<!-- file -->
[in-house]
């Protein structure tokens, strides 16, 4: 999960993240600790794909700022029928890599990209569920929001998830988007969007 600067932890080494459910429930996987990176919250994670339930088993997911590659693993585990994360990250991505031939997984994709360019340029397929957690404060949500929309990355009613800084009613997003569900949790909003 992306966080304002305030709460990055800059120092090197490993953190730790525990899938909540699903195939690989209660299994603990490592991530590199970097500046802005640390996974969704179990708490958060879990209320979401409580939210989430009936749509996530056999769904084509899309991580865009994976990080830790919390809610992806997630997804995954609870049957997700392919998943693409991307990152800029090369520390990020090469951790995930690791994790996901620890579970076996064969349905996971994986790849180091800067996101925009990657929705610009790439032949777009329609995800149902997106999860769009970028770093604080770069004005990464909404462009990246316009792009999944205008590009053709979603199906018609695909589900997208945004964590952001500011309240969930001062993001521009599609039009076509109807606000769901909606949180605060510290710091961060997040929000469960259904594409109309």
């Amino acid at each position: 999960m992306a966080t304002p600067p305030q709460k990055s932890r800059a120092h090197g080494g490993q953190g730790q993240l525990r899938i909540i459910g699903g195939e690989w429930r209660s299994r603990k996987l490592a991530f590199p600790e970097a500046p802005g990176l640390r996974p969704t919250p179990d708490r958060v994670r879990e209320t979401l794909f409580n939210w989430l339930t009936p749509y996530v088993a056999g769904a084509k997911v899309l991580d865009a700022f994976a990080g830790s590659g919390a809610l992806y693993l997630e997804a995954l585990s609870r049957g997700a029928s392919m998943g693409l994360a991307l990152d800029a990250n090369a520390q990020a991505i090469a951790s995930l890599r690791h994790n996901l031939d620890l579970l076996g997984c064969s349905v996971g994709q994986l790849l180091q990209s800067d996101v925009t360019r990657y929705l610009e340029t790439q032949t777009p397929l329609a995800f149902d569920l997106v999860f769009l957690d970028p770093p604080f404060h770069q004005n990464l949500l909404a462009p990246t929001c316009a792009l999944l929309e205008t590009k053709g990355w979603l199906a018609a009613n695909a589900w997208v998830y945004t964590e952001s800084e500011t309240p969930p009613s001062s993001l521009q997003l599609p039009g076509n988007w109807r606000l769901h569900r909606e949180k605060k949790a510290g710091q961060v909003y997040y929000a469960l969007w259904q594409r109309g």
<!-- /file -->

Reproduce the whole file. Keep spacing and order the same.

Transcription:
[in-house]
């Protein structure tokens, strides 16, 4: 999960993240600790794909700022029928890599990209569920929001998830988007969007 600067932890080494459910429930996987990176919250994670339930088993997911590659693993585990994360990250991505031939997984994709360019340029397929957690404060949500929309990355009613800084009613997003569900949790909003 992306966080304002305030709460990055800059120092090197490993953190730790525990899938909540699903195939690989209660299994603990490592991530590199970097500046802005640390996974969704179990708490958060879990209320979401409580939210989430009936749509996530056999769904084509899309991580865009994976990080830790919390809610992806997630997804995954609870049957997700392919998943693409991307990152800029090369520390990020090469951790995930690791994790996901620890579970076996064969349905996971994986790849180091800067996101925009990657929705610009790439032949777009329609995800149902997106999860769009970028770093604080770069004005990464909404462009990246316009792009999944205008590009053709979603199906018609695909589900997208945004964590952001500011309240969930001062993001521009599609039009076509109807606000769901909606949180605060510290710091961060997040929000469960259904594409109309």
């Amino acid at each position: 999960m992306a966080t304002p600067p305030q709460k990055s932890r800059a120092h090197g080494g490993q953190g730790q993240l525990r899938i909540i459910g699903g195939e690989w429930r209660s299994r603990k996987l490592a991530f590199p600790e970097a500046p802005g990176l640390r996974p969704t919250p179990d708490r958060v994670r879990e209320t979401l794909f409580n939210w989430l339930t009936p749509y996530v088993a056999g769904a084509k997911v899309l991580d865009a700022f994976a990080g830790s590659g919390a809610l992806y693993l997630e997804a995954l585990s609870r049957g997700a029928s392919m998943g693409l994360a991307l990152d800029a990250n090369a520390q990020a991505i090469a951790s995930l890599r690791h994790n996901l031939d620890l579970l076996g997984c064969s349905v996971g994709q994986l790849l180091q990209s800067d996101v925009t360019r990657y929705l610009e340029t790439q032949t777009p397929l329609a995800f149902d569920l997106v999860f769009l957690d970028p770093p604080f404060h770069q004005n990464l949500l909404a462009p990246t929001c316009a792009l999944l929309e205008t590009k053709g990355w979603l199906a018609a009613n695909a589900w997208v998830y945004t964590e952001s800084e500011t309240p969930p009613s001062s993001l521009q997003l599609p039009g076509n988007w109807r606000l769901h569900r909606e949180k605060k949790a510290g710091q961060v909003y997040y929000a469960l969007w259904q594409r109309g």